Sadly, Kashmir is a place for trying out absurd plans
FREEZE FRAME BY SYEDA AFSHANA
Aptly said: ‘In the war of ideas, it’s people who get killed.’ Wars are simply clashes of ideological dogmas and subsequent turnovers. Nothing really interests history except escapades of those who manoeuvre history. This has been the harsh lesson.
Using the various combinations of instruments of power as a means to defeat ever-evolving situation in Kashmir, is not a new phenomenon.
History tells us about the creation of force comprising Razakars/Volunteers in the wake of Qabali foray into Kashmir post 1947. Razakars, meant for ‘security and surveillance’, eventually dabbled in family matters and rivalries. Before this band of force could absolutely go out of control, it was packed off with many of the Razakar being absorbed in government service where from they even got elevated to higher positions.
Another instance is that of infamous Peace Brigade formed during Bakhshi’s rule in Kashmir post 1953. Also known as Khoftun Fakirs and nicknamed as 29—15(kuntreh-pundeh), this force was a symbol of brute coercion meant to intimidate people.
In late 90’s, the raising up of armed groups, called as Renegades, was again an indication of tackling Kashmir through counterinsurgency(COIN) campaign strategy.
The proposed private security service is the latest from the Home Ministry. That there are hundred and one questions that could be asked about this novel scheme, one wonders how many recipes are pending experimentation in PC’s kitchen of paradoxes. The political discourse, on the one hand, is traversing the so-called quiet diplomacy and on the contrary, there are disquieting developments like the CBI’s Shopian report, and of late this security service which seems as nothing but a secret service with no accountability and unbridled powers to perform that which the regular police force has not been able to do. Or is it that unexplained, unnamed, unidentified and ambiguous businesses of policing need outsourcing to ward off the gaze of international community? The comparisons being made to US and its agencies in Iraq and elsewhere are too obvious to show the ultimate rationale behind all this.
Trying out crackpot plans in Kashmir seems compulsory. Small wonder, Kashmir falls under the category of such historical ‘redemption’. It is USP (Unique Selling Point) for many who morph it in their own exclusive way. That’s why preposterous theories are dished out; clichéd justifications are dotted in.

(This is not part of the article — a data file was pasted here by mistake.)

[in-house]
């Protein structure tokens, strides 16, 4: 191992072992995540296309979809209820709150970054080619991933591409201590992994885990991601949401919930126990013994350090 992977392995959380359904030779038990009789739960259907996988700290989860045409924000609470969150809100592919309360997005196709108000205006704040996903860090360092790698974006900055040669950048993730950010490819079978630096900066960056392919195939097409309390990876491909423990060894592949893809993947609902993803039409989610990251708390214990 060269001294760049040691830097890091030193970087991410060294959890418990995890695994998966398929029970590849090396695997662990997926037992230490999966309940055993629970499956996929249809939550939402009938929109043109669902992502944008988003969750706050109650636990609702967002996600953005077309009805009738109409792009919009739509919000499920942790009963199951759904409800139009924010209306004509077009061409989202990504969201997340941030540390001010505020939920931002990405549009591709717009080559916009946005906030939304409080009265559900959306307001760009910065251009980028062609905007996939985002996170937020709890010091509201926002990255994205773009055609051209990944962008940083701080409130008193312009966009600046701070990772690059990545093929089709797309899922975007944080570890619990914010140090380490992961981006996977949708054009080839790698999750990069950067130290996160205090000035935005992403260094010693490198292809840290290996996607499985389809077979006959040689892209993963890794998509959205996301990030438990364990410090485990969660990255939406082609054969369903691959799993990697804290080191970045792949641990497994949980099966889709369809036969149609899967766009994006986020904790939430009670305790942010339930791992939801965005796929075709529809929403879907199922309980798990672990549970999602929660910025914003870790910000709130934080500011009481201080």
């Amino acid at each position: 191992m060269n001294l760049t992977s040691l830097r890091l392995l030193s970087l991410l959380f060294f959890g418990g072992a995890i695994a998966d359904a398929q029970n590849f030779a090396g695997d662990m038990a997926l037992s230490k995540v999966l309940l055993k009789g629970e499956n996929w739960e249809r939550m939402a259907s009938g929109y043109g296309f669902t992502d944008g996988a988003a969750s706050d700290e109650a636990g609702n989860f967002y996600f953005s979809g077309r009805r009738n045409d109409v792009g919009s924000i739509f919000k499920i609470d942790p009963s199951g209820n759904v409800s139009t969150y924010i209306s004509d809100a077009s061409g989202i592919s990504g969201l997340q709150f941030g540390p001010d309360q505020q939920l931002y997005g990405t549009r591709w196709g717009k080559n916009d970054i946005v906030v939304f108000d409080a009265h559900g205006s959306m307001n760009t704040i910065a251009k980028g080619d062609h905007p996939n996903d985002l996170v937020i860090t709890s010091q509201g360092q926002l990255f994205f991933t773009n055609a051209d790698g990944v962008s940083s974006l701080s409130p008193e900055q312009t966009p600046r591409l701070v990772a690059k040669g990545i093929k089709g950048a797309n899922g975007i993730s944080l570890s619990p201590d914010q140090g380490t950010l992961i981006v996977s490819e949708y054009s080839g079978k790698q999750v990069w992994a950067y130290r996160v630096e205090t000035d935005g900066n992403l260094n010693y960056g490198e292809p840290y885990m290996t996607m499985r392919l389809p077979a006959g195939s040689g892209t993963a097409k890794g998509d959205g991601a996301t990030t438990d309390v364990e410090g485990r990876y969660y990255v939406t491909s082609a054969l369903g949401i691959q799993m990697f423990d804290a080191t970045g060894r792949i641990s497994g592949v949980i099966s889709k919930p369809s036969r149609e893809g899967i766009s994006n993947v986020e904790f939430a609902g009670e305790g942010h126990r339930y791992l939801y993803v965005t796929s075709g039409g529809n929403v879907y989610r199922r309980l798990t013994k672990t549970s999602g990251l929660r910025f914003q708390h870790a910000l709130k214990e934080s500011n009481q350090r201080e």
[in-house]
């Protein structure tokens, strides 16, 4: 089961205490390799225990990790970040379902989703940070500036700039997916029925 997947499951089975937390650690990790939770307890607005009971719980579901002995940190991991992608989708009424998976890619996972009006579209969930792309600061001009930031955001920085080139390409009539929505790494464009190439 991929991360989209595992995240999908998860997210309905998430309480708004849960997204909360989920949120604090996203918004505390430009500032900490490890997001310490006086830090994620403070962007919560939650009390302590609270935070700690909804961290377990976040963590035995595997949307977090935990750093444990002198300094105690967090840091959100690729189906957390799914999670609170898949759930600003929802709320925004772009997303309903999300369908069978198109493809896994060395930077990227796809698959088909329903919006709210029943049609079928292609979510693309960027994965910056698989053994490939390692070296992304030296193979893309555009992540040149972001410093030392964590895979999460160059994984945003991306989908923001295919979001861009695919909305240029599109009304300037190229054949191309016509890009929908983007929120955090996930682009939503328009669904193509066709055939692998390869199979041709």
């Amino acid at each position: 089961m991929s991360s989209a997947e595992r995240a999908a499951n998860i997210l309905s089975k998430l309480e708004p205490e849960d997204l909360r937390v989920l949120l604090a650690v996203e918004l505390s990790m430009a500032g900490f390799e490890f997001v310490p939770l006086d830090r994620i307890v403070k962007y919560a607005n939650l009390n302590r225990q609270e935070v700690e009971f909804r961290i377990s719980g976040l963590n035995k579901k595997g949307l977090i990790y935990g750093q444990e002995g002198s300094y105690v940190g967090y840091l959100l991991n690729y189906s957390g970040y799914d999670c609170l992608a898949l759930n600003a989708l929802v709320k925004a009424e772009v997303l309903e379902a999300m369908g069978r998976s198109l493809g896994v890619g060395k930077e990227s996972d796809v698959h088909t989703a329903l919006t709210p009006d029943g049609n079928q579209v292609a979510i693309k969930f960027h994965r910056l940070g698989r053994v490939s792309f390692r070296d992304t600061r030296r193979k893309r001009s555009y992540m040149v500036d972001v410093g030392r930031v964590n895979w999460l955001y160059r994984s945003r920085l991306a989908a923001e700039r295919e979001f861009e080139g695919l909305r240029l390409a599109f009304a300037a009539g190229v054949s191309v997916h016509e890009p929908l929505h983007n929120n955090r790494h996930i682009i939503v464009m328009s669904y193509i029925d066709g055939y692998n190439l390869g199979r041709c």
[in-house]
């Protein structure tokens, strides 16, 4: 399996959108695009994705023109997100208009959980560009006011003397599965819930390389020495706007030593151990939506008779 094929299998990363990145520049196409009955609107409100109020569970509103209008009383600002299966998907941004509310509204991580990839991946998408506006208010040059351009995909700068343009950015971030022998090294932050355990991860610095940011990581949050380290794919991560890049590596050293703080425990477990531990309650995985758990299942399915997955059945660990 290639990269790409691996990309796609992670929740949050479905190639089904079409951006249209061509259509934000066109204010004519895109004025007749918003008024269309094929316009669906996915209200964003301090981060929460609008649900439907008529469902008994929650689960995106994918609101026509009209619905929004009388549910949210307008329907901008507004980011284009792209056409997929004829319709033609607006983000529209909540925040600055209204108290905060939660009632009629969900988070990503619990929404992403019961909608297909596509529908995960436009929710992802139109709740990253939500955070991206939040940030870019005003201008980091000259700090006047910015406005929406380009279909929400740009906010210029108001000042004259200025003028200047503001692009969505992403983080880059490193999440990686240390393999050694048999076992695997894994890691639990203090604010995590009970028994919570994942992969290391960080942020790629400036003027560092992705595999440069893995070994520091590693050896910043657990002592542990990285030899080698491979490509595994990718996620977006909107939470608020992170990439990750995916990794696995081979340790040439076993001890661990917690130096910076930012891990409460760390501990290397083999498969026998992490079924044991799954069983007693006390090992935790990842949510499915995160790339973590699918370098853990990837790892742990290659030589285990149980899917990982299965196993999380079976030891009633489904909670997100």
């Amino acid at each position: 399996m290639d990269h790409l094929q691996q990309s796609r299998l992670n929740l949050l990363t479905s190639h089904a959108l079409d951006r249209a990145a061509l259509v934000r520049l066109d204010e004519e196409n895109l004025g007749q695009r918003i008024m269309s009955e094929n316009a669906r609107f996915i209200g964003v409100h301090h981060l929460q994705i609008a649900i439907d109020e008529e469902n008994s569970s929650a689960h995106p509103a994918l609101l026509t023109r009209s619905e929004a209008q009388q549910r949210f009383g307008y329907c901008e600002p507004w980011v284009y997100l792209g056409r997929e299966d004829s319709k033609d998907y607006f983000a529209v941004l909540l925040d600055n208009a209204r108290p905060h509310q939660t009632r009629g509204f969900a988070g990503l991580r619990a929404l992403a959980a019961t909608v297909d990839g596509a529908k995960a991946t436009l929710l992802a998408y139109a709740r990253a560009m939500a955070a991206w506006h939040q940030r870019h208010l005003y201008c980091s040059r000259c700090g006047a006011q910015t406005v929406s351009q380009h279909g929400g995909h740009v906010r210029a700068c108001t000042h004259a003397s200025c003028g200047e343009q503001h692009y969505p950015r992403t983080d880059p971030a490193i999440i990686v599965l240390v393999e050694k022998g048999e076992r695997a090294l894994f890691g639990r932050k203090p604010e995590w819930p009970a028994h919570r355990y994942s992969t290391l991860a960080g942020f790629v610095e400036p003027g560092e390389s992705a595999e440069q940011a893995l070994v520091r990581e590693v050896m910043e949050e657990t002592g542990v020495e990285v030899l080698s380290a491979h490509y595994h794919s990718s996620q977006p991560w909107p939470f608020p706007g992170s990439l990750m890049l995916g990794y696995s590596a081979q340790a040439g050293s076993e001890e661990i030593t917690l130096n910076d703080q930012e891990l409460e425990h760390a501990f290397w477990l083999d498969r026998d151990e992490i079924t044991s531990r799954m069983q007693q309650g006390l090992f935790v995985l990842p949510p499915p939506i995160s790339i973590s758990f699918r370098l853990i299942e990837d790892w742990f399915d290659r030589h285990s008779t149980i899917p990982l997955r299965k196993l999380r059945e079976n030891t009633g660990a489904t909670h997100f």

Apart from chop-logic offered ad nauseum to experiment with the troubling mystery called Kashmir, the COIN techniques are consistently afforded institutional agility to build tactical success. From expanding and diversifying police force to population monitoring and pervasive psychological operations (Psy-Ops), the line of separation between a counterinsurgency and stability operations has, however, been blurred. More than two decades into armed conflict, the ‘strategic blunders’ continue to complicate the K-issue.
In fact, it seems that concerted efforts have been unleashed to render the things in Kashmir anarchic. There is a structural onslaught to make state-of-affairs messy. The civil population is gradually being trapped as an important player in internal warfare. The ensuing strife is most probably aimed at breeding a kind of hoodlum combat.
There seems an intricate and baffling blend of politics and perversion at work. While projecting the so-called ‘generosity’ in the name of confidence building or any other rebuilding measure, the people at the helm of affairs seem actually exposing their hypocrisy. Making rash decisions, the policy makers and planners embark on silly schemes justifying their uselessness and inconsequentiality. Nonetheless, the conditions in Kashmir remain challenging for them. They enjoy their political wilderness without any set ethical purlieus. Kashmir is their fort. They fight their battle of interests with ingenuity and a class of finesse for keeping their ‘jobs’ intact. Zeroing in their ridiculous plans/ideas, they proclaim knowledge of Kashmir dynamics more than the commoners here who alone face the brunt.
All said, Kashmir continues to breathe. And it has to. For if it dies, numerous funerals will follow. Many shops will stop trading, many stores will go bust. There will be no market for absurd plans. The ‘halo mafia’ will peter out. Money will ebb, mysteries will explode. However, that seems highly unlikely since symbiotic survival guides the latter-day world, and writhing Kashmir makes just a tiny fraction of it.
(The author teaches at Media Education Research Centre, MERC, Kashmir University)
Lastupdate on : Sat, 16 Jan 2010 21:30:00 Makkah time
Lastupdate on : Sat, 16 Jan 2010 18:30:00 GMT
Lastupdate on : Sun, 17 Jan 2010 00:00:00 IST
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